In response to questions about transparency, Botti said, “I don’t agree that we have not been transparent with our COVID situation in the jail. We have regularly released numbers upon request to media members. We also proactively announced when we went into a large quarantine at the North Annex Jail due to a dozen inmates testing positive after a transfer to Wasco State Prison. We continued to provide regular updates of quarantine numbers.”
Botti said his office does not intend to publish COVID-19 numbers on its website, but that it will provide new jail-related numbers, on a weekly basis, upon request by media members.
Advocates Call for State Oversight
After months of pressure from advocacy groups, California’s Board of State and Community Corrections (BSCC) launched a dashboard on July 31 of COVID-19 data in local detention facilities.
“We understand that the community has a great interest in this information,” said Linda Penner, who chairs the oversight board. “You'll be able to look at a county and, you know, with the click of a mouse, you'll be able to look at what happened last week and the week before.”
But advocates say it does not illustrate the full scope of jail outbreaks in the state. The data does not include infections that occurred during the first four months of the pandemic, making it impossible to see the full size of each facility’s outbreak.
Asking officials to provide virus data stretching back months “was a big lift for the counties when they are dealing with so many challenges related to the COVID-19 response,” wrote BSCC Director of Communications Tracie Cone in an Aug. 3 email. “Getting the cumulative numbers to date raised some concerns, specifically about accuracy.”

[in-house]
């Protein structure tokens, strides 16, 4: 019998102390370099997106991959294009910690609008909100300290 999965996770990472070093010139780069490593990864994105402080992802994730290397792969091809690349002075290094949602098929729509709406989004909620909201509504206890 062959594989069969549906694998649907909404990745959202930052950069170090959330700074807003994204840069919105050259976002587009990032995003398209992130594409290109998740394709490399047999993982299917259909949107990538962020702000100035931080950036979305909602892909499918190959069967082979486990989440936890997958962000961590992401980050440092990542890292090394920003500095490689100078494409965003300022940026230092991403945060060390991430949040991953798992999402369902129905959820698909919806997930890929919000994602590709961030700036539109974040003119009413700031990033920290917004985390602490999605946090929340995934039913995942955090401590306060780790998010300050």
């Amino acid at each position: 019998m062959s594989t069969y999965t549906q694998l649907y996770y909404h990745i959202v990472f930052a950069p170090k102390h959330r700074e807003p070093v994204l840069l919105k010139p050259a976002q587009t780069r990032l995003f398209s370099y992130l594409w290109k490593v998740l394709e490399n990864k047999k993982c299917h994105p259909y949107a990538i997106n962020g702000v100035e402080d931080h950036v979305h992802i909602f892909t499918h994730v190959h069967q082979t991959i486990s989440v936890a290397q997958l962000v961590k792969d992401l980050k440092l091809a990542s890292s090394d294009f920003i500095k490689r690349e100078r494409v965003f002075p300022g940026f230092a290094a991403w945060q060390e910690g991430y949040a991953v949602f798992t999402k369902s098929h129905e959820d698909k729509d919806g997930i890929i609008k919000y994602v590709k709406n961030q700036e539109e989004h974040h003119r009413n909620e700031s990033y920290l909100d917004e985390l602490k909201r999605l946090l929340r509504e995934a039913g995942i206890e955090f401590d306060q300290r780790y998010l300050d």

But without the total counts, advocates say, the dashboard is inadequate. Brian Goldstein, Director of Policy with the Center on Juvenile and Criminal Justice says it’s the wrong decision.
“Californians should be outraged,” Goldstein said. “The Board of State and Community Corrections remains willfully ignorant of conditions within jails and juvenile facilities.”
The ACLU’s Guneratne agreed. “It does not give us a very full picture of what is happening at the county levels to address the risk of contagion,” she said.
A month after the dashboard’s launch, three counties — Amador, Sacramento, and Tehama — have yet to contribute to it.
Fresno County Ramps Up Testing
Fresno County Sheriff Margaret Mims said her department’s response to the outbreak has been limited by space and the number of individual cells available for isolating inmates.
“Some jails have the ability to isolate inmates and quarantine them before they’re put into the general population. We don’t have that ability,” Mims said.
Fresno County’s jail has employed a system that quarantines groups of inmates together by color code — yellow for those with symptoms, orange for those known to have been exposed and red for those who tested positive — and then allows people to join the general population after 10 days of quarantine and three days of no symptoms.